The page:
State of the Union: The words, the facts, the data

Published on February 5th 2019

Here’s the data behind President Trump’s 2019 State of the Union address.

We analyzed the words in his latest address to Congress, alongside every such speech since 1980. From immigration to war, here’s an analysis of each president’s words.

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Methodology

The State of the Union is a Constitutionally-required address from the president to both branches of Congress. It serves to update the country on the current conditions of our democracy. Technically, a president’s first address to Congress is not a State of the Union, but it serves the same purpose and merits inclusion.

To create the analysis, we used transcripts from the American Presidency Project and used R to compile the text and count word frequency. Common words (“and”, “the”, etc.) and words that occur frequently in the entire corpus (“states”) are largely filtered out. The 2018 word count is based upon the speech transcript distributed prior to delivery.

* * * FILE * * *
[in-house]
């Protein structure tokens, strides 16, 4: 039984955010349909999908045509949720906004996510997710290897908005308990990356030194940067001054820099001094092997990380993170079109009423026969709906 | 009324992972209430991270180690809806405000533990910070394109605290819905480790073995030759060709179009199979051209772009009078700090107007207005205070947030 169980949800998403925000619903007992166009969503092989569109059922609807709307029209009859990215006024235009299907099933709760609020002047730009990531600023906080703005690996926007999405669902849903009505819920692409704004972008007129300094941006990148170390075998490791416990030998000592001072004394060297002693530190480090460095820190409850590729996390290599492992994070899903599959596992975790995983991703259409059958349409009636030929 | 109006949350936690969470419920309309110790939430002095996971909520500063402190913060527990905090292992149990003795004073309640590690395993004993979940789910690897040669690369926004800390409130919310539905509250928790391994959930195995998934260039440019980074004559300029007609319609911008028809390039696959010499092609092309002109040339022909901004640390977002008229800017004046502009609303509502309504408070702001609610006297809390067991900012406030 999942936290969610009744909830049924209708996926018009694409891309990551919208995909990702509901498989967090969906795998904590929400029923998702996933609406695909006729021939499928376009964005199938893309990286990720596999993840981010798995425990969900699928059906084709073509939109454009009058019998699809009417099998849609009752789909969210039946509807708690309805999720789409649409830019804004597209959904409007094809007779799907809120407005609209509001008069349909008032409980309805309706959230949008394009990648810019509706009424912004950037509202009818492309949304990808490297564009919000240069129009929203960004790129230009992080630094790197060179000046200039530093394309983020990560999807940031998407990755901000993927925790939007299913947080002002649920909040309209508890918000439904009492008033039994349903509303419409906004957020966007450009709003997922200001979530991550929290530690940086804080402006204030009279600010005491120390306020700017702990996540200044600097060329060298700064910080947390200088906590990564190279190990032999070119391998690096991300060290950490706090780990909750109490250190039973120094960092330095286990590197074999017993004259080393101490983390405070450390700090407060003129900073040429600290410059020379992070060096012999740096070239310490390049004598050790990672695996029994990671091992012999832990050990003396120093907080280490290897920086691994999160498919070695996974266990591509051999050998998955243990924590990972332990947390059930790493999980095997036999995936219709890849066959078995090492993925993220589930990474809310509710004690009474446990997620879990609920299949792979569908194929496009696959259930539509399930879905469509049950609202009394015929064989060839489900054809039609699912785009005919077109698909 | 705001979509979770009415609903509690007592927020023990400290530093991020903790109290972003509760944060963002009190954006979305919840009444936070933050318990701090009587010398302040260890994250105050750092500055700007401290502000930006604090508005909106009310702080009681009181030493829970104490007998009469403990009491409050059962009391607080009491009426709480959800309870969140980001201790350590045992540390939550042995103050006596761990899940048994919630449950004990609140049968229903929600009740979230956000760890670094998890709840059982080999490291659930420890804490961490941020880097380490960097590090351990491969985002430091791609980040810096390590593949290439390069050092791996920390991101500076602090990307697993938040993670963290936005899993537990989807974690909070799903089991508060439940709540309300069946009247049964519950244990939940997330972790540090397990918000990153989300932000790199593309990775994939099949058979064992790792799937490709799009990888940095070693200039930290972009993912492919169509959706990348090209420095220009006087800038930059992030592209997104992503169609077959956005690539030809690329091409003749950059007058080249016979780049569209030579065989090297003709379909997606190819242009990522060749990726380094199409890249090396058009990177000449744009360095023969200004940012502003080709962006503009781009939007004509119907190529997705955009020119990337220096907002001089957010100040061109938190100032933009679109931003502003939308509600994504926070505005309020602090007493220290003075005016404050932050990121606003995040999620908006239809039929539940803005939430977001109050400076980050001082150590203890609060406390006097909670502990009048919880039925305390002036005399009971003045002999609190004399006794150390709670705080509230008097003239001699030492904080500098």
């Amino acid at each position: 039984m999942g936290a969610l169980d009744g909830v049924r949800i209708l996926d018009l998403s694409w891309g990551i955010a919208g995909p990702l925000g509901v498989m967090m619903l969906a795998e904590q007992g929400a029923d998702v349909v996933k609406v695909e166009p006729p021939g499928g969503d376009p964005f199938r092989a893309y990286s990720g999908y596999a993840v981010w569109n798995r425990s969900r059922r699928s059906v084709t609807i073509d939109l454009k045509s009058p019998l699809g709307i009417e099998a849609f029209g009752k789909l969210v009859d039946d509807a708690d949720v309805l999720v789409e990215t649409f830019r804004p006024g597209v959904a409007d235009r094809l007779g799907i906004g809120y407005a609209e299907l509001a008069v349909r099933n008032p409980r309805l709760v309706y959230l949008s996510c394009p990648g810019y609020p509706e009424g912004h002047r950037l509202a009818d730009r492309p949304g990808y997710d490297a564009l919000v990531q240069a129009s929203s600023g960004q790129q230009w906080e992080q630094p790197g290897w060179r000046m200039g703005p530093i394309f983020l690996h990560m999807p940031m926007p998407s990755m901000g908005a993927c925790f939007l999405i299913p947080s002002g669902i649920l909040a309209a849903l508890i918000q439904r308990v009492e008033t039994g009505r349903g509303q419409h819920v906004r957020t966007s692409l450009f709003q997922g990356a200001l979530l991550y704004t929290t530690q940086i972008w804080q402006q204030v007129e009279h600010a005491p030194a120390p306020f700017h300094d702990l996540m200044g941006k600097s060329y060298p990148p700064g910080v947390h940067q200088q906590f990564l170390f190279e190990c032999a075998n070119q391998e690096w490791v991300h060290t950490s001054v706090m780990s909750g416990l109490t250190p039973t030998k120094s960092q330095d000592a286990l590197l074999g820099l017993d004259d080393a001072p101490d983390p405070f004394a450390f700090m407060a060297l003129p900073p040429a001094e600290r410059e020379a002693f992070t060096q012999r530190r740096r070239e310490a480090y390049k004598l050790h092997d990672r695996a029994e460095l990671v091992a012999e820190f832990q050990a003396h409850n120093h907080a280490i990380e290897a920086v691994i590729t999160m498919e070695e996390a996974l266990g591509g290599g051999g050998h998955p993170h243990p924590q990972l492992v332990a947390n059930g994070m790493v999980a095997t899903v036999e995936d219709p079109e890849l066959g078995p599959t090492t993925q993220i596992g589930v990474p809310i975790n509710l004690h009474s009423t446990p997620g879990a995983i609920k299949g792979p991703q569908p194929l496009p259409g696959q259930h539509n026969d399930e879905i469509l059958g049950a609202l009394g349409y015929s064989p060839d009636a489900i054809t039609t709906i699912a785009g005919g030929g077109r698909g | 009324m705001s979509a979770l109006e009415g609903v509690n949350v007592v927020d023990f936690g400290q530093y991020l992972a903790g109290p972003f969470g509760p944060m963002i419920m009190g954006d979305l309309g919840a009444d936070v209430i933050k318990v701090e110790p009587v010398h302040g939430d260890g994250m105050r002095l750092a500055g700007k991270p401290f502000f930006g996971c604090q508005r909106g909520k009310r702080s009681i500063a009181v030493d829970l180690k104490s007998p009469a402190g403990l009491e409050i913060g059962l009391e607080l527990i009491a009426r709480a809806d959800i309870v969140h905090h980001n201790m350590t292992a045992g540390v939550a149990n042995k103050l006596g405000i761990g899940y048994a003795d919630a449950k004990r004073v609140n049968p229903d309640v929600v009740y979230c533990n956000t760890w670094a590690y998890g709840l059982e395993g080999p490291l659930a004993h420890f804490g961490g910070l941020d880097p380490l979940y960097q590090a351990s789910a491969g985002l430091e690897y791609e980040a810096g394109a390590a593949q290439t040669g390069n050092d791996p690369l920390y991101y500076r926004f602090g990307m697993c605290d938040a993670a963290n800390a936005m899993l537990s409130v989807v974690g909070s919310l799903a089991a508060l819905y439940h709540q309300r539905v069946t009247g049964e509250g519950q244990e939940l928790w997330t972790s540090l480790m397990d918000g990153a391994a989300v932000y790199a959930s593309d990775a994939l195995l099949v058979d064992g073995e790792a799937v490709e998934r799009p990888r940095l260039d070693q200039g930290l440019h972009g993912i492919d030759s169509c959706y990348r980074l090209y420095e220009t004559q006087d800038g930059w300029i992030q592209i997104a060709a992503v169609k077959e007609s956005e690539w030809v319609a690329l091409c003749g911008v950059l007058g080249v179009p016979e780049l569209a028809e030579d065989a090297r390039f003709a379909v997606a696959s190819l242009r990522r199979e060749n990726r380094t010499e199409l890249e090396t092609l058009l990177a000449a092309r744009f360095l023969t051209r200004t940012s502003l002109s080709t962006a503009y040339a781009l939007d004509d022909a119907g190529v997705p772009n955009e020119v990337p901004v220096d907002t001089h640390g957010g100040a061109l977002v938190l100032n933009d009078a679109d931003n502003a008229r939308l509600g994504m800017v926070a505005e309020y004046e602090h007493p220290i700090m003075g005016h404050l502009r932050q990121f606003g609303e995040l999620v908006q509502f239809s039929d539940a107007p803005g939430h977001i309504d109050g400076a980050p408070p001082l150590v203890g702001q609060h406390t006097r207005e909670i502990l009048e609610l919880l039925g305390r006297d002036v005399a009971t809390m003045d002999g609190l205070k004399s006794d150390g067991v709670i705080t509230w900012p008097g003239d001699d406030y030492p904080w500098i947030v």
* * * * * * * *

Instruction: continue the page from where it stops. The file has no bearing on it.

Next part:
More information, including sources, is available by clicking on the legend, which will navigate to each individual metric page.

The following metrics have been adjusted for inflation: median annual wage, GDP per capita, private fixed investment (non-residential), individual income taxes paid, corporate taxes paid.

<ExpandSection title="R code snippet">\n Pre-condition: SOTU addresses are separately stored in working directory (i.e. 1980.txt)\n \n ```R\n for (year in 1980:2017) {\n \n corpus<-scan(paste(year,".txt",sep = ""),"character",sep="");\n corpus<-tolower(corpus);\n \n

#Split corpus\n
words<-strsplit(corpus," ");\n

\n

#Calculate word counts\n
words <- unlist(words);\n
words.freq<-table(words);\n

\n result <- data.frame(names(words.freq), as.integer(words.freq));\n write.table(result, file = paste(year,".csv",sep = ""), row.names=FALSE, col.names=FALSE, sep = ",");\n \n rm(corpus,words,result);\n \n }\n ```\n \n Post-condition: Words and counts are stored as a csv file (i.e. 1980.csv)\n </ExpandSection>

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